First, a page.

Newport Jazz Festival celebrates 60th anniversary
In 1970, the jazz world convened to celebrate Louis Armstrong’s 70th birthday at the Newport Jazz Festival.
They did so with a series of star-packed concerts, paying homage to the aging giant who had helped create so much of what jazz was with his high-sounding trumpet and sway with songs.
One slight problem: Armstrong was only 69.
There was no willful miscalculation or pre-emption on part of the organizers at Newport.
Armstrong may have simply been deceptive—or wrong—about the year he was born: celebrating his arrival in 1900, when census records revealed it was actually 1901.
Decades later, and against this backdrop, Newport Jazz Festival celebrates another rounded birthday number. This week—running from Friday, August 1st to Sunday, August 3rd—the grandfather of all jazz festivals turns 60.
“You have to give your life to these things,” says George Wein, now 88, creator of the Newport Jazz Festival, speaking in 2009 with with André and Alain Ménard, creators of the Montreal Jazz Festival.
“People think it is easy to do a festival. You just call up and get a few artists and put a stage out and make it happen. It just doesn’t happen that way. There’s thought and structure and organizational abilities and never mind your own creative genius….”
The celebration of Armstrong at Newport was an example of Wein’s genius because “Satchmo” was so essential to the development and expansion of the form for decades. And by then, Newport had featured jazz pioneers and innovators ranging from the melodic verve offered by New Orleans’ Sidney Bechet to Duke Ellington’s monumental, urbane, highly polished performances.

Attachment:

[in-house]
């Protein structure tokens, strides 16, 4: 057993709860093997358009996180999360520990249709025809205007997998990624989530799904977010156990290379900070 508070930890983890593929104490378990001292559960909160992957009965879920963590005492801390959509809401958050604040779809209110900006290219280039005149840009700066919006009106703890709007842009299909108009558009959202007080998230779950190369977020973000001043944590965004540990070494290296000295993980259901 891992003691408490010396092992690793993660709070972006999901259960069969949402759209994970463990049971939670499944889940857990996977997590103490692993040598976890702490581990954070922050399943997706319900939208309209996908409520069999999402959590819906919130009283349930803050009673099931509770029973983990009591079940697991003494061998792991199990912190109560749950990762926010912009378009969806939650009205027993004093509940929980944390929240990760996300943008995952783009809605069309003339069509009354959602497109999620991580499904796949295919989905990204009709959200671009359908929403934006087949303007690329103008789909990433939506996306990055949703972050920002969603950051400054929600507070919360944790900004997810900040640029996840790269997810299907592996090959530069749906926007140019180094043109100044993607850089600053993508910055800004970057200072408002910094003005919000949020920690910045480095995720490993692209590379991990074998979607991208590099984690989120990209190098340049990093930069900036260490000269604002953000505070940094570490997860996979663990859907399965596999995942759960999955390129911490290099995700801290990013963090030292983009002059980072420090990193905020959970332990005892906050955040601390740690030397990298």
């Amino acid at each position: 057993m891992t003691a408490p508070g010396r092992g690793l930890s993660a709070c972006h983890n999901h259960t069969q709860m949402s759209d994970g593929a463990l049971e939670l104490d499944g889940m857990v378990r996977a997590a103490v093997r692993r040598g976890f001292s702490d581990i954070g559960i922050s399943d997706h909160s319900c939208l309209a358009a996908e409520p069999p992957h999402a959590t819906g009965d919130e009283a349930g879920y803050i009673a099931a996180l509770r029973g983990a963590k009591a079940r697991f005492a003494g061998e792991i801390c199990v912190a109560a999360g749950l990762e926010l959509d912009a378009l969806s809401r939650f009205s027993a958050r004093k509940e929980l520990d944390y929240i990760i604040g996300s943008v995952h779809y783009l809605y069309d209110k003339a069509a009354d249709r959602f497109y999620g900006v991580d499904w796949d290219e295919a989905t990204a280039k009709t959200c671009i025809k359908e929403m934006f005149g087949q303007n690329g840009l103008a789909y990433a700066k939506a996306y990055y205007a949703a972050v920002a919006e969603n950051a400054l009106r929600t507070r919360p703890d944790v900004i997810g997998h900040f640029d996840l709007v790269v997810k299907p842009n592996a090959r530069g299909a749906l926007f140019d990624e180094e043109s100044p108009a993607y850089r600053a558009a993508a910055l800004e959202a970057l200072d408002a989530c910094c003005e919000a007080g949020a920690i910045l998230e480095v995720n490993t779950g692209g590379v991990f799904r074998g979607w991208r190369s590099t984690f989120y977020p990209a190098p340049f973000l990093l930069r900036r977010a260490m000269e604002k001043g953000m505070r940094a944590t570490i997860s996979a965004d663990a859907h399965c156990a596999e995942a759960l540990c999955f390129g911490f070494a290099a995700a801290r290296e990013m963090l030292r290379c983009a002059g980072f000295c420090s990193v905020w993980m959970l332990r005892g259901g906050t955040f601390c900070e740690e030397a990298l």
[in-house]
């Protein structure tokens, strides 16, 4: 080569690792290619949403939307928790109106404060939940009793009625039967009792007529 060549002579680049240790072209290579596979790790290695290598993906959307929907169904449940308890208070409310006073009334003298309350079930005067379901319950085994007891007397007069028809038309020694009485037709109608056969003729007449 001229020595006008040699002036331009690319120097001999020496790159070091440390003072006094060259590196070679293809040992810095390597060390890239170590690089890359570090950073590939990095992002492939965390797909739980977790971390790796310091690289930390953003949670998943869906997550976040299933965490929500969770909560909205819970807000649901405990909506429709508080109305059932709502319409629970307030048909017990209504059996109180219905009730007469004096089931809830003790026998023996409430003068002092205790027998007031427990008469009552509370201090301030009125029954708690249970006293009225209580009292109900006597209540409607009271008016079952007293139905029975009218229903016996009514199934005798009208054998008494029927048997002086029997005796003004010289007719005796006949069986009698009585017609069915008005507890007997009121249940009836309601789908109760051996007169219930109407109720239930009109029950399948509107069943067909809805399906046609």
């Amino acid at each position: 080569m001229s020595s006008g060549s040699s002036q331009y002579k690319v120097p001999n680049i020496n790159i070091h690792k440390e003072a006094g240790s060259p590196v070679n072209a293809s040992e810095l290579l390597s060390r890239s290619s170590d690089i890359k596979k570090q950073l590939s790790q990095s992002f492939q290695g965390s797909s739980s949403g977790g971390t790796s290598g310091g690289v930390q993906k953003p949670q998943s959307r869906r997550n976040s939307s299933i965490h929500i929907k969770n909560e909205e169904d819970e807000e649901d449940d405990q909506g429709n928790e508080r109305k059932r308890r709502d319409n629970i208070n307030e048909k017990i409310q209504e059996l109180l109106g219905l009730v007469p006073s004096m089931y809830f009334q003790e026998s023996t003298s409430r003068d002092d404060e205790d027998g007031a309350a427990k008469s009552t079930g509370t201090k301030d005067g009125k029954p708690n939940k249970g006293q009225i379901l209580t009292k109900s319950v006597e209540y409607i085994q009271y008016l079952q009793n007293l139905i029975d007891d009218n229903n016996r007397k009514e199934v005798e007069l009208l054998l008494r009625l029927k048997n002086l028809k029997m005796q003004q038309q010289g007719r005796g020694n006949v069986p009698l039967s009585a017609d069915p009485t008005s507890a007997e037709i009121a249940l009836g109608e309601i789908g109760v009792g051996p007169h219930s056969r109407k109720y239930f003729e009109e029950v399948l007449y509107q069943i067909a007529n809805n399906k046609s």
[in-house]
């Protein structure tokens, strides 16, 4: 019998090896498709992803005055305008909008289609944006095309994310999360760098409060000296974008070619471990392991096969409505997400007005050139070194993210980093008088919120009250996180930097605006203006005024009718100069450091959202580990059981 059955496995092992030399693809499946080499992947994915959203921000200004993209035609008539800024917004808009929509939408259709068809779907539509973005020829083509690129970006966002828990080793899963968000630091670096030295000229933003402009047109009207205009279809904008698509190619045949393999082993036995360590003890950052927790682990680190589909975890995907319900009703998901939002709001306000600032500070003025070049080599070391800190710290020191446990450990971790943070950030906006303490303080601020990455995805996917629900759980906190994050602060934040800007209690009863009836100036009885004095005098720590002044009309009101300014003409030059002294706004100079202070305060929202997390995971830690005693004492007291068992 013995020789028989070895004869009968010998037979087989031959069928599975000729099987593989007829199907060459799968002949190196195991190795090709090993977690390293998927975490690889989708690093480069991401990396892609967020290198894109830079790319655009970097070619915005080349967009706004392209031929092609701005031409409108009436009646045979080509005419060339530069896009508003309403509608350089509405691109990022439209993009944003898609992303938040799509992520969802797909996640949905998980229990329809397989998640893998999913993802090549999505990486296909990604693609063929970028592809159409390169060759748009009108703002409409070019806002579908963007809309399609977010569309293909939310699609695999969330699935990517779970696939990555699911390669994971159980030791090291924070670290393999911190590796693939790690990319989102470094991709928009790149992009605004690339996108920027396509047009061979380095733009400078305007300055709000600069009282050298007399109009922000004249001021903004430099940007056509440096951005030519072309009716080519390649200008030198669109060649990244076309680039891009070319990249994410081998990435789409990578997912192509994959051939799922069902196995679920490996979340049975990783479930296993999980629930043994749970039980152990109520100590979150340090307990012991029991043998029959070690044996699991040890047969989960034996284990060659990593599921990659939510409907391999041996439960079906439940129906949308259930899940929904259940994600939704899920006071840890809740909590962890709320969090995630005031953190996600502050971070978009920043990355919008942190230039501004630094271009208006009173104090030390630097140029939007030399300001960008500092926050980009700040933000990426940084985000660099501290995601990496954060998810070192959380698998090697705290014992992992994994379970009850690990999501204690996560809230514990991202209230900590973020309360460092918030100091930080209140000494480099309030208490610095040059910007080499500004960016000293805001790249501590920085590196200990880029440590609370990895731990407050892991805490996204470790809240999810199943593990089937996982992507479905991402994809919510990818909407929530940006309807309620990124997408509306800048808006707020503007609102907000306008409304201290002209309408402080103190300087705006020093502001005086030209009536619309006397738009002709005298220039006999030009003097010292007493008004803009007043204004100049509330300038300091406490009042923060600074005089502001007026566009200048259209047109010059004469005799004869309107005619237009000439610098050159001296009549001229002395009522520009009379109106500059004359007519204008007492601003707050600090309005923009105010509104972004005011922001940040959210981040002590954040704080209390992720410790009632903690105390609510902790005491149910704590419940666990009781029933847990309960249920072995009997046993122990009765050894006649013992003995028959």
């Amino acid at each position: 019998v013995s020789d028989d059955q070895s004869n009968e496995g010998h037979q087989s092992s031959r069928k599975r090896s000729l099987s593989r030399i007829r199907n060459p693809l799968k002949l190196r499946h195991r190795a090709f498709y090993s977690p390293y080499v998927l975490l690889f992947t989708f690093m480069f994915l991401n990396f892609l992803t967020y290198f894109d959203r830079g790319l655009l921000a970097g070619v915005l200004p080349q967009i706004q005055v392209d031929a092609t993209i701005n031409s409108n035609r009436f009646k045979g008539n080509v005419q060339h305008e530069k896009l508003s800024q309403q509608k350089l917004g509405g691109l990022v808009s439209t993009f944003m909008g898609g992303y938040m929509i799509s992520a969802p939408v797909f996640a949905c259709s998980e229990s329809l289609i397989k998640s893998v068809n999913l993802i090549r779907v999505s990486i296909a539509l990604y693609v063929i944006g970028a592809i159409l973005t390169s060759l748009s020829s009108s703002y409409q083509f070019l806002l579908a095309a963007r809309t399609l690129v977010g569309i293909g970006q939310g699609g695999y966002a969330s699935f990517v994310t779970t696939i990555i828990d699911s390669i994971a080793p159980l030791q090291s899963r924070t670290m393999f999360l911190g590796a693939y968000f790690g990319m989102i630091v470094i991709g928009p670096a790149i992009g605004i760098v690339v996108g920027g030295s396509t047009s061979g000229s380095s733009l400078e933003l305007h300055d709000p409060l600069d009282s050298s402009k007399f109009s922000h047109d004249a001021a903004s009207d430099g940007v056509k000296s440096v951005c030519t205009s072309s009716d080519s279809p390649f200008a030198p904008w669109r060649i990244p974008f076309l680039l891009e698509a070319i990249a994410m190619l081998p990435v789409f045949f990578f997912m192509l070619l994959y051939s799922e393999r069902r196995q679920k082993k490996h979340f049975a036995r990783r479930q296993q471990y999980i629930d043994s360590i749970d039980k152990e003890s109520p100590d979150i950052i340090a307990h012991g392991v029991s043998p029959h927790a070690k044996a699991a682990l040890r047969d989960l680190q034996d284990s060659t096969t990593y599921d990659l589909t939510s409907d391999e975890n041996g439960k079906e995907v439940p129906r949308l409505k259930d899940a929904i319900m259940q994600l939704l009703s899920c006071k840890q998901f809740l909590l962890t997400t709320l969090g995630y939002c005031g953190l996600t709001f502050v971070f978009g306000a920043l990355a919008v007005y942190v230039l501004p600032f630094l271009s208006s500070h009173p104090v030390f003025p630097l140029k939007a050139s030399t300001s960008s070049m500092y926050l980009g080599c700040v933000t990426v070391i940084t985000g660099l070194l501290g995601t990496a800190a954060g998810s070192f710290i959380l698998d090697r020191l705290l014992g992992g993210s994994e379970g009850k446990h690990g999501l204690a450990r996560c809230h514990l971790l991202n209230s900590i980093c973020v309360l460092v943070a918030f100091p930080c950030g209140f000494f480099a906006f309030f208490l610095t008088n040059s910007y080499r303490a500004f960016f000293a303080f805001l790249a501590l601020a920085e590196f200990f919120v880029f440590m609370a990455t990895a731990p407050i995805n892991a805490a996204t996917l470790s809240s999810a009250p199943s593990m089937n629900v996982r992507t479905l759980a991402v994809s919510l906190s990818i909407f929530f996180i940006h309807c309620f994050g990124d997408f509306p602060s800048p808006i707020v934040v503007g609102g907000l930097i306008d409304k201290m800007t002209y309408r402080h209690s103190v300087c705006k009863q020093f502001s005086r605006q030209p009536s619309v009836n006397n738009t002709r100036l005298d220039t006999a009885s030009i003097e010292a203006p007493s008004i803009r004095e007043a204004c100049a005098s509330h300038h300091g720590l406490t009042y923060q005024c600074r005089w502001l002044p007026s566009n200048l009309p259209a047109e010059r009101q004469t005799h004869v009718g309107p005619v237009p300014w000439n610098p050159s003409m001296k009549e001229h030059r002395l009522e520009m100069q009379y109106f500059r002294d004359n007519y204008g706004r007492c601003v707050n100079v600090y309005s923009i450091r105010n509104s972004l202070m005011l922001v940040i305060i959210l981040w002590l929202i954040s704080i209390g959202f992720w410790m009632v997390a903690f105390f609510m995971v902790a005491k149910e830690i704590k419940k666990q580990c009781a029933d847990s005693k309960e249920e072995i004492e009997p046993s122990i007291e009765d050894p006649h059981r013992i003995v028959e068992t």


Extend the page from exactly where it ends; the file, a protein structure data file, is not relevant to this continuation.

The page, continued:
Newport is epic as it shadows, in a certain way, an important American historical trajectory. It is the longest running outdoor festival in U.S. history.
And like the Apollo in Harlem, Hitsville in Detroit or the portfolio of music that Gamble and Huff produced in Philadelphia, Newport ranks among the nation’s fertile creative centers where music defined cultural and political sensibilities, civic pride and nationality. Newport also offered a self-conscious country a view of its enduring contradictions about race, gender and democracy.
As the nation survived, so does Newport.
This week will welcome elders and young lions. All of them giving praise to jazz and its many meanings—some old, some new.
Among many taking the stage will be Jon Batiste, who, by age 30, reveals old soulfulness and an ability to lift from jazz lyrics clear understanding of life in its various vicissitudes. Born in Kenner, Louisiana, Batiste and his band “Stay Human” have honed a sound weighted in blues and a sense of exuberance that one hears in legends like Jelly Roll Morton or Cab Calloway.
As always, Cassandra Wilson’s presence at Newport will evoke the sound of a knowing high priestess. A vocalist of talents so able to reach into the human soul, Wilson, as the Biblical scriptures say, makes spiritual “intercession for us with groaning which cannot be uttered.”
Likewise, Wynton Marsalis and the Lincoln Center Jazz Orchestra will move audiences with his highly stylized jazz treatments that are in every way a tribute and advancement upon the sophisticated music that Ellington helped to evolve.
The high time had at Newport in 1970 for Armstrong’s birthday was eventually made into a documentary that shows the humanity and humility of the man from New Orleans whose sound on the trumpet and vocal innovations delighted the nation beyond anything that it known until then.
At 60, Newport is certain to be visited by its ghosts. But it will also undoubtedly offer new musical vistas into a fruitful future.